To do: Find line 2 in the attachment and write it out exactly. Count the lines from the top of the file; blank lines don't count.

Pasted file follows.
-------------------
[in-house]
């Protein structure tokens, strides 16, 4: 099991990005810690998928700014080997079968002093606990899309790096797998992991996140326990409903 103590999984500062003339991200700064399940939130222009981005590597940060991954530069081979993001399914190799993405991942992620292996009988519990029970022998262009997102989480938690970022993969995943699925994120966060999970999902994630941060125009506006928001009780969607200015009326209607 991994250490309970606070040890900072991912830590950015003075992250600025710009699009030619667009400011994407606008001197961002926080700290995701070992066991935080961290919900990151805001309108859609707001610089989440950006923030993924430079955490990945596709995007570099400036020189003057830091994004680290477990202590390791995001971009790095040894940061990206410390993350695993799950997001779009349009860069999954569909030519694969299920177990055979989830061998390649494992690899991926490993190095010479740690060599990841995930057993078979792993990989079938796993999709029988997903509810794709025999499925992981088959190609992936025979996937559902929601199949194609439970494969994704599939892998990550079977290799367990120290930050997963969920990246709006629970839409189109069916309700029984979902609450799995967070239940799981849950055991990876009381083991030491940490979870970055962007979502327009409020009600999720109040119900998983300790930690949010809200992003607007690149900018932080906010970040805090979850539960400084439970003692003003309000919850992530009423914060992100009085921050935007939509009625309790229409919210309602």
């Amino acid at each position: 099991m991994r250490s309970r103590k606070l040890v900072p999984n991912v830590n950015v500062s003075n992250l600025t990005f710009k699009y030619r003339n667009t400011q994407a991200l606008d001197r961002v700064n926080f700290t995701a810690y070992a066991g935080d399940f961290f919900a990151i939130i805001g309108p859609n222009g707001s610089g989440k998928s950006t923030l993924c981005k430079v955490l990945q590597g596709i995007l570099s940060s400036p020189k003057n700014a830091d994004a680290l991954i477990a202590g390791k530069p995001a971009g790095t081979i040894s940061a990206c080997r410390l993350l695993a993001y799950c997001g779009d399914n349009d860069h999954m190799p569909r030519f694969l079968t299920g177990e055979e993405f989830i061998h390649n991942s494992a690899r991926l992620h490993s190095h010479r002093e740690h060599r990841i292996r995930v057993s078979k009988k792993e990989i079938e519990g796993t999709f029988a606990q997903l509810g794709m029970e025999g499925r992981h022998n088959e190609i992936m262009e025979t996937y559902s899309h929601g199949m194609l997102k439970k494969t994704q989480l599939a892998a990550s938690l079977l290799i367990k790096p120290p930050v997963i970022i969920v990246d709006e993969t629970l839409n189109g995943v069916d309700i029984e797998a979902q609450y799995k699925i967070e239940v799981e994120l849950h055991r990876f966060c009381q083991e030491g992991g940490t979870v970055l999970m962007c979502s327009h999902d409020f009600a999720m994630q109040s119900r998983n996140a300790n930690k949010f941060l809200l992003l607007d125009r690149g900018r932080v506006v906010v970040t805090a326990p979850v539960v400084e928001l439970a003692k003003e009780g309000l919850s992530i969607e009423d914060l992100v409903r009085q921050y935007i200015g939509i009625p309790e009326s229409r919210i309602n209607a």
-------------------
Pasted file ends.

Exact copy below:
């Protein structure tokens, strides 16, 4: 099991990005810690998928700014080997079968002093606990899309790096797998992991996140326990409903 103590999984500062003339991200700064399940939130222009981005590597940060991954530069081979993001399914190799993405991942992620292996009988519990029970022998262009997102989480938690970022993969995943699925994120966060999970999902994630941060125009506006928001009780969607200015009326209607 991994250490309970606070040890900072991912830590950015003075992250600025710009699009030619667009400011994407606008001197961002926080700290995701070992066991935080961290919900990151805001309108859609707001610089989440950006923030993924430079955490990945596709995007570099400036020189003057830091994004680290477990202590390791995001971009790095040894940061990206410390993350695993799950997001779009349009860069999954569909030519694969299920177990055979989830061998390649494992690899991926490993190095010479740690060599990841995930057993078979792993990989079938796993999709029988997903509810794709025999499925992981088959190609992936025979996937559902929601199949194609439970494969994704599939892998990550079977290799367990120290930050997963969920990246709006629970839409189109069916309700029984979902609450799995967070239940799981849950055991990876009381083991030491940490979870970055962007979502327009409020009600999720109040119900998983300790930690949010809200992003607007690149900018932080906010970040805090979850539960400084439970003692003003309000919850992530009423914060992100009085921050935007939509009625309790229409919210309602």